Stock pickers will tell you that the best way to come out of a bear market with your investments intact is to subscribe to active management. That's simply a Wall Street myth.
A study in the Spring/Summer 2009 issue of Vanguard Investment Perspectives demonstrated the ineffectiveness of active management during bear markets. The author, Christopher Philips, found that "contrary to popular belief, actively managed funds, on average, have tended to underperform a broad market benchmark in bear as well as bull markets." The author also found that it is extremely difficult for investors to consistently pick the funds that outperform, and that index investors aren't disadvantaged during bear markets.
Consider some of these other statistics about active managers and bear markets:
- In the market correction of mid-1990, when the S&P 500 Index fell 14.7 percent, actively managed funds fell an average of 17.9 percent.
- In the bear market of July 16-August 31, 1998, the average equity fund lost 22.2 percent. This compares to losses of just 20.7 percent and 19.0 percent for a Wilshire 5000 Index fund and an S&P 500 Index fund, respectively.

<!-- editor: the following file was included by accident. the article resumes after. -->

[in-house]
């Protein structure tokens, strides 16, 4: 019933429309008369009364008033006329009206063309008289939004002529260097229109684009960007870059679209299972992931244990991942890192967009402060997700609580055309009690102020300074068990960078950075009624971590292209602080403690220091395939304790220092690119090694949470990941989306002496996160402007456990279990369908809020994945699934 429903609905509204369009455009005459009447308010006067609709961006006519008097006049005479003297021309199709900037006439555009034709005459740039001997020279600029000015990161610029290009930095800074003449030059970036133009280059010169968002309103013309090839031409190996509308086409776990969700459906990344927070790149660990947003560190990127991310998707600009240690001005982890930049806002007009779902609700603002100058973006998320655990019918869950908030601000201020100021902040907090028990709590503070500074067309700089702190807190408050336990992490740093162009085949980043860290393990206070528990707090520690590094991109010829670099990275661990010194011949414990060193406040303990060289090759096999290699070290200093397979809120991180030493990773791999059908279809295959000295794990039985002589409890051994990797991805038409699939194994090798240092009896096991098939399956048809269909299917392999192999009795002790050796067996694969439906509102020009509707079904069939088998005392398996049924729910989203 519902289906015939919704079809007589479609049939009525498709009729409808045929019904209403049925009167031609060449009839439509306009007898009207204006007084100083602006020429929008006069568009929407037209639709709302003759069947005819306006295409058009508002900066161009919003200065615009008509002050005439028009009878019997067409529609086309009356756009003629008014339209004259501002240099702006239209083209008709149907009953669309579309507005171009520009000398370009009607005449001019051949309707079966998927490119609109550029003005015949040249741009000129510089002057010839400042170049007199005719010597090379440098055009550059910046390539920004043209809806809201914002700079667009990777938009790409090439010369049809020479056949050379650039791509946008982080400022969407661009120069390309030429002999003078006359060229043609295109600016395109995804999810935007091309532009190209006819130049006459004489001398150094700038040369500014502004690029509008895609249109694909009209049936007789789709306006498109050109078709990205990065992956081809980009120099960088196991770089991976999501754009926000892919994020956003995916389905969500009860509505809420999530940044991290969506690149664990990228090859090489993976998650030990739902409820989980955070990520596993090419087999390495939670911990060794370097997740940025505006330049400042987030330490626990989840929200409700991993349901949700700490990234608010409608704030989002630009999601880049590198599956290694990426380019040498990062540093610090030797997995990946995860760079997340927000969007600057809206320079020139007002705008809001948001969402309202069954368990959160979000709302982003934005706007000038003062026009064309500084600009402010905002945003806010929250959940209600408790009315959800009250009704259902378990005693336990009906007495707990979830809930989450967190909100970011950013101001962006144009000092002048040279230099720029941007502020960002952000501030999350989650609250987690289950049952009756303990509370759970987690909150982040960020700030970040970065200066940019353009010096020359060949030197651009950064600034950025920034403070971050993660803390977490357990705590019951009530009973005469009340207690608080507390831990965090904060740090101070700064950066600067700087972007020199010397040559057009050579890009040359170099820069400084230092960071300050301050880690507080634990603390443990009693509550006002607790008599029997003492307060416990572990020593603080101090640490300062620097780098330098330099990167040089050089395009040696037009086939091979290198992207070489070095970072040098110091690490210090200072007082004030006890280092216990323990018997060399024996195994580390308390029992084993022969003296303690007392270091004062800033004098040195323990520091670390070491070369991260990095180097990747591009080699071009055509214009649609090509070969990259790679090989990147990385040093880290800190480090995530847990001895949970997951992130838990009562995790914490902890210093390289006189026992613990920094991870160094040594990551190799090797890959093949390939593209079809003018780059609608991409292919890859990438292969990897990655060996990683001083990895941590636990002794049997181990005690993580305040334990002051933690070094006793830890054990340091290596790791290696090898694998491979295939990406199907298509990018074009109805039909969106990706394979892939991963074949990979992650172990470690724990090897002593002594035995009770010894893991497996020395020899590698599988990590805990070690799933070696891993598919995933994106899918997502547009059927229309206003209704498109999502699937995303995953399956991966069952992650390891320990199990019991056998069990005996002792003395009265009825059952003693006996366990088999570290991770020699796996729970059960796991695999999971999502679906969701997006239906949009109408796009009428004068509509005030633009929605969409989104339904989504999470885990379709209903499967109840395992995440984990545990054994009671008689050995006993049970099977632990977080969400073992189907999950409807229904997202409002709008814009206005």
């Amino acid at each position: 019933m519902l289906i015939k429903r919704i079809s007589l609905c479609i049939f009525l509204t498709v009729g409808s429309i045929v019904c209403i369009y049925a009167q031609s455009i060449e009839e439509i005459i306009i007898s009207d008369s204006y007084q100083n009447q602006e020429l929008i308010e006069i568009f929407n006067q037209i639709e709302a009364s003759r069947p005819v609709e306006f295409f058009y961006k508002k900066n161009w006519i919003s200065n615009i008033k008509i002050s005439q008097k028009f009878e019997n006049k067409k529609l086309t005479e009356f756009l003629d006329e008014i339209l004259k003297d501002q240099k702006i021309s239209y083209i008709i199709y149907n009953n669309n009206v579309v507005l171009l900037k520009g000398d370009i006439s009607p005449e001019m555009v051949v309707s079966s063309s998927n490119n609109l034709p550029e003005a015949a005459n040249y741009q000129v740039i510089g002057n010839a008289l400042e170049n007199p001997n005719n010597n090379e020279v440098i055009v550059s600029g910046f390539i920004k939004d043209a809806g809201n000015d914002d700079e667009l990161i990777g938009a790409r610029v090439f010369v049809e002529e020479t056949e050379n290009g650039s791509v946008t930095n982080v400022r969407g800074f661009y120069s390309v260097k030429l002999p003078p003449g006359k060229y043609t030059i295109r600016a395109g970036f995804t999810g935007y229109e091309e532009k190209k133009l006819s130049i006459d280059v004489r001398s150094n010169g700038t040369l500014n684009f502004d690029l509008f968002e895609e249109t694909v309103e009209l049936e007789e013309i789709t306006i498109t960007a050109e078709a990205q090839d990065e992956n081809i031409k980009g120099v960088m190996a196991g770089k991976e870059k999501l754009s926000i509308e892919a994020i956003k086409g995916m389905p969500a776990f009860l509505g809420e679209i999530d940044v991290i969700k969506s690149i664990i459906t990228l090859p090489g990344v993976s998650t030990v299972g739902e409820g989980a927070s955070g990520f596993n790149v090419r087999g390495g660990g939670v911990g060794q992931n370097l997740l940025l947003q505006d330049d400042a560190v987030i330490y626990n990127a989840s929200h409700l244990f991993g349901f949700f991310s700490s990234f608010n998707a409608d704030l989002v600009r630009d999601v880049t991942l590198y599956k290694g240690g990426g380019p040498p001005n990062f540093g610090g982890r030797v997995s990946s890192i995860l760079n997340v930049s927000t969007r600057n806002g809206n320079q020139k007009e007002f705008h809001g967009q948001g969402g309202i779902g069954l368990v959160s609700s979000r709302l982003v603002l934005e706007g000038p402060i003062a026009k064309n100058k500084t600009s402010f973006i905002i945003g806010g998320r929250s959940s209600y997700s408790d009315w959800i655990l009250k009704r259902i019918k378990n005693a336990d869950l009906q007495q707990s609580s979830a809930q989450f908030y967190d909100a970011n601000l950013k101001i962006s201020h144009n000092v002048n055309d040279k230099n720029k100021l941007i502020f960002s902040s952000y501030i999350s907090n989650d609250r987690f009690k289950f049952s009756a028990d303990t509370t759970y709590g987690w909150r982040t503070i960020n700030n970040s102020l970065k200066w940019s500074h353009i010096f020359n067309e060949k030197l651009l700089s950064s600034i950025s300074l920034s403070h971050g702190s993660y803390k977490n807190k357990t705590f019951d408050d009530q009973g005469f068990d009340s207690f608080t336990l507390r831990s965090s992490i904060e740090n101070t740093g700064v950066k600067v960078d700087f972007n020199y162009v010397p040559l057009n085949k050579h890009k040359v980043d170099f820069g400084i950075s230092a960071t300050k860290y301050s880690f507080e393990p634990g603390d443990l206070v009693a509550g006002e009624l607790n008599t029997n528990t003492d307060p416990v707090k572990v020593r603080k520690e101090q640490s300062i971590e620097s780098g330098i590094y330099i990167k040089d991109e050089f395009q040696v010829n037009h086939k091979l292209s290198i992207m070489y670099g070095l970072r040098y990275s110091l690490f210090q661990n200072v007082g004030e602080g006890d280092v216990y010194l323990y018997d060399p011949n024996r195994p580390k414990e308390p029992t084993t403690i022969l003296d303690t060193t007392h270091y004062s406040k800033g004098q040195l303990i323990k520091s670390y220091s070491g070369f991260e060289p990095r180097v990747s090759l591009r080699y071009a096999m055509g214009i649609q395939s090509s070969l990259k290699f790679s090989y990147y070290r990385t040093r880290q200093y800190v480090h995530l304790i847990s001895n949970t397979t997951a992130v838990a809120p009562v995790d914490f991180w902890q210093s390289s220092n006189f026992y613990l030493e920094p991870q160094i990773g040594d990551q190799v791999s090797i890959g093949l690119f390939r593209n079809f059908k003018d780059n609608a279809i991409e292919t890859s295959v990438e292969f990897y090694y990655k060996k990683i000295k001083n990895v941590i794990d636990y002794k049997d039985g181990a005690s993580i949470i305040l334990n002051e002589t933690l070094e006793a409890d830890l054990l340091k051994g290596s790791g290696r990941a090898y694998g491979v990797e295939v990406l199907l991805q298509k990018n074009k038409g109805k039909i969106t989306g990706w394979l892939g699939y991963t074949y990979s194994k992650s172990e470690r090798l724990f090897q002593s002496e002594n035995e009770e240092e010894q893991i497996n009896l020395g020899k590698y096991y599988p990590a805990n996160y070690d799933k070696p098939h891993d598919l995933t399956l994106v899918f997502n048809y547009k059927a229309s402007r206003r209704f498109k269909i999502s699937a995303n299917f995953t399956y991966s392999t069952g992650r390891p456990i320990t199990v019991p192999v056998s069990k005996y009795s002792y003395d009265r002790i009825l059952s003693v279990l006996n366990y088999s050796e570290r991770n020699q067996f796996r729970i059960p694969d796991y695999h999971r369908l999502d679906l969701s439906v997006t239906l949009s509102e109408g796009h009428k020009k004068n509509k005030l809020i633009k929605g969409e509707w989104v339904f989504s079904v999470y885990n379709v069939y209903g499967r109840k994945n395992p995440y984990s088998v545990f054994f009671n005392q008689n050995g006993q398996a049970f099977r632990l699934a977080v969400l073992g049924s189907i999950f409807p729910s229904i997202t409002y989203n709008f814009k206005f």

- Standard & Poor's noted that the "belief that bear markets favor active management is a myth." It said that the majority of active funds in eight of the nine domestic equity style boxes were outperformed by indexes in the negative markets of 2008. It also noted the results were similar during the bear market of 2000-02.
The only really surprising fact is that the myth persists. Long ago, Nobel Prize winner William Sharpe demonstrated that, in aggregate, active managers must underperform simply because they have greater costs. While there are some funds that will outperform during bear markets, your chances of picking those funds are worse than a coin flip.